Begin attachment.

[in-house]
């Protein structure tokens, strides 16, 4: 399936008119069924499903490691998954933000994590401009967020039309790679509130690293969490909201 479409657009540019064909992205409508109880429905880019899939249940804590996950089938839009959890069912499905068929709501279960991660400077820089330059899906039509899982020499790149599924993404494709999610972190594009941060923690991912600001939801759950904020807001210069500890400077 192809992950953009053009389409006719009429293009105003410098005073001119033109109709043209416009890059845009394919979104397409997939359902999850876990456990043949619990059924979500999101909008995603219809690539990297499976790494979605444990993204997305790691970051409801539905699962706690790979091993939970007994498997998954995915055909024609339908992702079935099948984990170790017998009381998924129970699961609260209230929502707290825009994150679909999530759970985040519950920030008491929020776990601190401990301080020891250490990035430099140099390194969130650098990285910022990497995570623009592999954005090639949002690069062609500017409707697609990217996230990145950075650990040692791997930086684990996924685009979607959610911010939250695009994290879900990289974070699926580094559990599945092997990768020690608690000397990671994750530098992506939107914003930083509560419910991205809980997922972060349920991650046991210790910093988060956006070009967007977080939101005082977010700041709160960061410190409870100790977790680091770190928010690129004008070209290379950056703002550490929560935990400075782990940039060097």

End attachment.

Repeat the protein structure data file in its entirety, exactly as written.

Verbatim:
[in-house]
């Protein structure tokens, strides 16, 4: 399936008119069924499903490691998954933000994590401009967020039309790679509130690293969490909201 479409657009540019064909992205409508109880429905880019899939249940804590996950089938839009959890069912499905068929709501279960991660400077820089330059899906039509899982020499790149599924993404494709999610972190594009941060923690991912600001939801759950904020807001210069500890400077 192809992950953009053009389409006719009429293009105003410098005073001119033109109709043209416009890059845009394919979104397409997939359902999850876990456990043949619990059924979500999101909008995603219809690539990297499976790494979605444990993204997305790691970051409801539905699962706690790979091993939970007994498997998954995915055909024609339908992702079935099948984990170790017998009381998924129970699961609260209230929502707290825009994150679909999530759970985040519950920030008491929020776990601190401990301080020891250490990035430099140099390194969130650098990285910022990497995570623009592999954005090639949002690069062609500017409707697609990217996230990145950075650990040692791997930086684990996924685009979607959610911010939250695009994290879900990289974070699926580094559990599945092997990768020690608690000397990671994750530098992506939107914003930083509560419910991205809980997922972060349920991650046991210790910093988060956006070009967007977080939101005082977010700041709160960061410190409870100790977790680091770190928010690129004008070209290379950056703002550490929560935990400075782990940039060097």